Older adults are the largest population group worldwide, and incur the greatest health care costs. The number of the ‘oldest old’ (˂80 years old) is likely to increase threefold by 2050, to 392 million worldwide. In addition, many countries are facing rapid and sustained increases in the proportion of the

population aged 65 years or older. Therefore, it is vital that an effort is made to increase the evidence base for building communities that support older adults’ health, functioning, independence and physical activity. As it is believed this has the potential to have the greatest impact on society as a whole.


Going Forward

A key concern among older adults is an ability to ‘age in place’ (Cheek et al 2007); an aspiration to remain in their own home and function independently and as such to maintain their social networks, contribute to local economies and not rely on health and social services. A key determinant and feature of being able to age in place is an enduring capacity of an individual to engage in physical activity, which both supports and maintains independent living, with the built environment influencing this (Burton et al. 2011). Indeed, an adequate level of physical activity is a key factor in preventing population wide non-communicable diseases and is associated with a wide range of health benefits and a 47% reduction in mortality (Gebel et al. 2015).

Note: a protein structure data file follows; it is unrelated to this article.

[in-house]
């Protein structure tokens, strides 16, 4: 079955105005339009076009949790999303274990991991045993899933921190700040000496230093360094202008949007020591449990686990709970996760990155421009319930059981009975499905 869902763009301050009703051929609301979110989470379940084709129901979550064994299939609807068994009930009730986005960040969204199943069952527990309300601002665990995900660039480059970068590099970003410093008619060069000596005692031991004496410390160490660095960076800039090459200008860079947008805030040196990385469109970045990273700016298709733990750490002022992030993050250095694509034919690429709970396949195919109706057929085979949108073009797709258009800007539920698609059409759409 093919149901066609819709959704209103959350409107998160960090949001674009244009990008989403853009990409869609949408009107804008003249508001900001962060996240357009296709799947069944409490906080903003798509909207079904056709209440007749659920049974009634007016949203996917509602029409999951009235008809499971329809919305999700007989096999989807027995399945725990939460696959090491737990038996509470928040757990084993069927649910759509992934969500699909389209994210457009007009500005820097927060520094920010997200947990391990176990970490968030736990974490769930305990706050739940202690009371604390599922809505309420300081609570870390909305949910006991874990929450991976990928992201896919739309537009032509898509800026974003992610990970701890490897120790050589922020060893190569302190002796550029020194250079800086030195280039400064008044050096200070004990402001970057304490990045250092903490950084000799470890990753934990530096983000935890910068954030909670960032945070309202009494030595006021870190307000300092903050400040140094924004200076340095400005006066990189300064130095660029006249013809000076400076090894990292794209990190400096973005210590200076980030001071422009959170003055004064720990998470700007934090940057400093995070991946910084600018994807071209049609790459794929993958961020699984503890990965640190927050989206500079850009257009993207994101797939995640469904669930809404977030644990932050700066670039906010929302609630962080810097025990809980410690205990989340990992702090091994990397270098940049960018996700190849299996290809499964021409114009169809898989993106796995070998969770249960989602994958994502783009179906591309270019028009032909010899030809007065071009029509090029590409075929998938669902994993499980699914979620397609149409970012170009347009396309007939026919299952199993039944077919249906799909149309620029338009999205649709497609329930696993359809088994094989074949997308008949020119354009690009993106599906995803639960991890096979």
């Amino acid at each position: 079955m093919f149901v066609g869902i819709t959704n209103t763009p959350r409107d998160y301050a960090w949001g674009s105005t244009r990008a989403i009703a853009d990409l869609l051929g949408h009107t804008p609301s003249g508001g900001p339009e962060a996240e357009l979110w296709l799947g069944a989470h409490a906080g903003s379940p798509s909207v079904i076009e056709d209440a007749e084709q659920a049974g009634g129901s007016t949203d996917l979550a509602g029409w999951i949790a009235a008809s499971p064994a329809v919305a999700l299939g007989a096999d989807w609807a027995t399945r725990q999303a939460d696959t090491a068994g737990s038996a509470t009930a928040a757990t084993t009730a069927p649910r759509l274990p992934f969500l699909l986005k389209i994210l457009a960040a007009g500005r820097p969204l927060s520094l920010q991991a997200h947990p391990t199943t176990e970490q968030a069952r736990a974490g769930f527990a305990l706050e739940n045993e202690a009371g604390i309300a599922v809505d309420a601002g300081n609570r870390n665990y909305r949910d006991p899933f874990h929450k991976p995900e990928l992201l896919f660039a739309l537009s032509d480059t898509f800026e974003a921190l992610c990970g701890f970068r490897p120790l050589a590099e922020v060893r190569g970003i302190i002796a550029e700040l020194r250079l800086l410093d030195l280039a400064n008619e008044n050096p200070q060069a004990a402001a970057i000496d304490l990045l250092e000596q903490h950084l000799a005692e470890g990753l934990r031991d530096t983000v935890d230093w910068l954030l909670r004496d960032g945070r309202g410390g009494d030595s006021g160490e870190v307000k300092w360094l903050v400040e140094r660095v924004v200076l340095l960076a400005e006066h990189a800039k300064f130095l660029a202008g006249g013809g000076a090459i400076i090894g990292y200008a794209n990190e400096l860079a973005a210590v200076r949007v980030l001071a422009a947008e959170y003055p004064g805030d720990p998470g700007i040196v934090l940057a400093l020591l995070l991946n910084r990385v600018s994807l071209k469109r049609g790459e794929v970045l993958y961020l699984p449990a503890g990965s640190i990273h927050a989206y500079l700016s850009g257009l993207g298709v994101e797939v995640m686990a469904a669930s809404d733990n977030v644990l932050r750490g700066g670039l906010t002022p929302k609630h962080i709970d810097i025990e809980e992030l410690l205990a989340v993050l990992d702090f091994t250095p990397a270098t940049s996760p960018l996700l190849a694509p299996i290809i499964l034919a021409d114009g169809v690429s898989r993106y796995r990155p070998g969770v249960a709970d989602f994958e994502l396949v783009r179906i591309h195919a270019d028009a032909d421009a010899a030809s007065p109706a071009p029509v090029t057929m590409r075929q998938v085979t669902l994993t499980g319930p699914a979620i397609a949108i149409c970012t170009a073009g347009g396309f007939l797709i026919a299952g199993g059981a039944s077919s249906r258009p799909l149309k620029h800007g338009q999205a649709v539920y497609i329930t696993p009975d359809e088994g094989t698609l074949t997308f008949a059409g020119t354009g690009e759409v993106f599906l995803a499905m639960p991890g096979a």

The HULAP study aims to enhance the conceptual and empirical understanding of the influence of built environment on physical activity of older adults and to develop evidence and policy tools for increasing physical activity and well-being of older adults through built environment interventions, enhanced policy effectiveness and improved institutional collaboration.